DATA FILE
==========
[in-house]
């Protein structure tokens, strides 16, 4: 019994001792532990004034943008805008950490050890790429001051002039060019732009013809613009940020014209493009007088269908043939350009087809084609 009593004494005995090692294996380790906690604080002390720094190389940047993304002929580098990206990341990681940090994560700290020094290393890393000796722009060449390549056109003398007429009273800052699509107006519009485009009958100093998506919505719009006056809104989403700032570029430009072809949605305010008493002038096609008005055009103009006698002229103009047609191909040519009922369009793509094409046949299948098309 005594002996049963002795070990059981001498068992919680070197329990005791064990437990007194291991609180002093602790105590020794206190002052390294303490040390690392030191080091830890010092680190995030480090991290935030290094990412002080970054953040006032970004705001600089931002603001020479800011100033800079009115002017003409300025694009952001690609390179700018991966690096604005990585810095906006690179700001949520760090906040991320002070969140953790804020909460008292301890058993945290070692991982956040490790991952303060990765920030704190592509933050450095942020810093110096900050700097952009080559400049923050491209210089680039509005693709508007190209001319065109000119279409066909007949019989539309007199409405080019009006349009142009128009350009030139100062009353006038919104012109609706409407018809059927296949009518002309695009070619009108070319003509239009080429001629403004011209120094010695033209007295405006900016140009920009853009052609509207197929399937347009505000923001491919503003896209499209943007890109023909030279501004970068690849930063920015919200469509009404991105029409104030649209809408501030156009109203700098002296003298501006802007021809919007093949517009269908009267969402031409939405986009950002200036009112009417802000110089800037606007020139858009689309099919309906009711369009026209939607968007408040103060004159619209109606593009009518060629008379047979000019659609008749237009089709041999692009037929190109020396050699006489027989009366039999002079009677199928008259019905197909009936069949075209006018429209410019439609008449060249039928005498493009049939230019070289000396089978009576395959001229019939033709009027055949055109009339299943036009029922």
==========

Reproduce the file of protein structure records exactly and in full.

[in-house]
């Protein structure tokens, strides 16, 4: 019994001792532990004034943008805008950490050890790429001051002039060019732009013809613009940020014209493009007088269908043939350009087809084609 009593004494005995090692294996380790906690604080002390720094190389940047993304002929580098990206990341990681940090994560700290020094290393890393000796722009060449390549056109003398007429009273800052699509107006519009485009009958100093998506919505719009006056809104989403700032570029430009072809949605305010008493002038096609008005055009103009006698002229103009047609191909040519009922369009793509094409046949299948098309 005594002996049963002795070990059981001498068992919680070197329990005791064990437990007194291991609180002093602790105590020794206190002052390294303490040390690392030191080091830890010092680190995030480090991290935030290094990412002080970054953040006032970004705001600089931002603001020479800011100033800079009115002017003409300025694009952001690609390179700018991966690096604005990585810095906006690179700001949520760090906040991320002070969140953790804020909460008292301890058993945290070692991982956040490790991952303060990765920030704190592509933050450095942020810093110096900050700097952009080559400049923050491209210089680039509005693709508007190209001319065109000119279409066909007949019989539309007199409405080019009006349009142009128009350009030139100062009353006038919104012109609706409407018809059927296949009518002309695009070619009108070319003509239009080429001629403004011209120094010695033209007295405006900016140009920009853009052609509207197929399937347009505000923001491919503003896209499209943007890109023909030279501004970068690849930063920015919200469509009404991105029409104030649209809408501030156009109203700098002296003298501006802007021809919007093949517009269908009267969402031409939405986009950002200036009112009417802000110089800037606007020139858009689309099919309906009711369009026209939607968007408040103060004159619209109606593009009518060629008379047979000019659609008749237009089709041999692009037929190109020396050699006489027989009366039999002079009677199928008259019905197909009936069949075209006018429209410019439609008449060249039928005498493009049939230019070289000396089978009576395959001229019939033709009027055949055109009339299943036009029922």